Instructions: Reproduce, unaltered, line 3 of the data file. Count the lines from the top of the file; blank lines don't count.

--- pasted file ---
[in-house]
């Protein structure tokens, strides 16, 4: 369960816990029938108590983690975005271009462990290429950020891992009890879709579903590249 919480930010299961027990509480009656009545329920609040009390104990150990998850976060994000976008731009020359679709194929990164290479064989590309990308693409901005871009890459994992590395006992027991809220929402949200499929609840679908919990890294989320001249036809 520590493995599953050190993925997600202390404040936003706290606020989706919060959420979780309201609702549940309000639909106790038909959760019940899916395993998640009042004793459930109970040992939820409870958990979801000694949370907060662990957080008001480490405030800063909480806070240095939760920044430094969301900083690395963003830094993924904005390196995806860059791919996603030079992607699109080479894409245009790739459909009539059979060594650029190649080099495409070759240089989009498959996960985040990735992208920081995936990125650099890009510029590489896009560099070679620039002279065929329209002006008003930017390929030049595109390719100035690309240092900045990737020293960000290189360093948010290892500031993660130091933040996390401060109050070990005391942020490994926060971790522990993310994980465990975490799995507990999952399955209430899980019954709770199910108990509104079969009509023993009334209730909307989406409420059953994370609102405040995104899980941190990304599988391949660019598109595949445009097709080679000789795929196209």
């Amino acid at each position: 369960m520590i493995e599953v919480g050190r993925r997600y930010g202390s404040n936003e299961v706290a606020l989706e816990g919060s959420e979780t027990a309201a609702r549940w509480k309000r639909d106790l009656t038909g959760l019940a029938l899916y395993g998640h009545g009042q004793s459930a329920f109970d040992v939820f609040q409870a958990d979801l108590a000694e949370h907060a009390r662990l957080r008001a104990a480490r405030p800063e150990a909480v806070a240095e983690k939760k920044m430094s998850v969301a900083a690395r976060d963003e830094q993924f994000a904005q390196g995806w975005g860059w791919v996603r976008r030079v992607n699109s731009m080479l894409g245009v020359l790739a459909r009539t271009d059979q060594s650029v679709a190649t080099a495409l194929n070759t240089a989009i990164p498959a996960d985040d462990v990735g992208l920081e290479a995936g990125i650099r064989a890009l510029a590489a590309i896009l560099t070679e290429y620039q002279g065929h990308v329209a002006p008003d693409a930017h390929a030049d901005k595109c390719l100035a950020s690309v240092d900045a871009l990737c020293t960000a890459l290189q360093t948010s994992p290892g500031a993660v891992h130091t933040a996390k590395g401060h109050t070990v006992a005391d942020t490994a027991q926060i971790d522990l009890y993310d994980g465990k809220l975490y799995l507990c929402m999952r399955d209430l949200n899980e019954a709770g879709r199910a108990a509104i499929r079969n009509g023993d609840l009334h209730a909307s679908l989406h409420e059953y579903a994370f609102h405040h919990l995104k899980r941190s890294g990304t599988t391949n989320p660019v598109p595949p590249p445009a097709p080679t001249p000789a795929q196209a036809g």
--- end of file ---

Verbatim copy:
């Amino acid at each position: 369960m520590i493995e599953v919480g050190r993925r997600y930010g202390s404040n936003e299961v706290a606020l989706e816990g919060s959420e979780t027990a309201a609702r549940w509480k309000r639909d106790l009656t038909g959760l019940a029938l899916y395993g998640h009545g009042q004793s459930a329920f109970d040992v939820f609040q409870a958990d979801l108590a000694e949370h907060a009390r662990l957080r008001a104990a480490r405030p800063e150990a909480v806070a240095e983690k939760k920044m430094s998850v969301a900083a690395r976060d963003e830094q993924f994000a904005q390196g995806w975005g860059w791919v996603r976008r030079v992607n699109s731009m080479l894409g245009v020359l790739a459909r009539t271009d059979q060594s650029v679709a190649t080099a495409l194929n070759t240089a989009i990164p498959a996960d985040d462990v990735g992208l920081e290479a995936g990125i650099r064989a890009l510029a590489a590309i896009l560099t070679e290429y620039q002279g065929h990308v329209a002006p008003d693409a930017h390929a030049d901005k595109c390719l100035a950020s690309v240092d900045a871009l990737c020293t960000a890459l290189q360093t948010s994992p290892g500031a993660v891992h130091t933040a996390k590395g401060h109050t070990v006992a005391d942020t490994a027991q926060i971790d522990l009890y993310d994980g465990k809220l975490y799995l507990c929402m999952r399955d209430l949200n899980e019954a709770g879709r199910a108990a509104i499929r079969n009509g023993d609840l009334h209730a909307s679908l989406h409420e059953y579903a994370f609102h405040h919990l995104k899980r941190s890294g990304t599988t391949n989320p660019v598109p595949p590249p445009a097709p080679t001249p000789a795929q196209a036809g």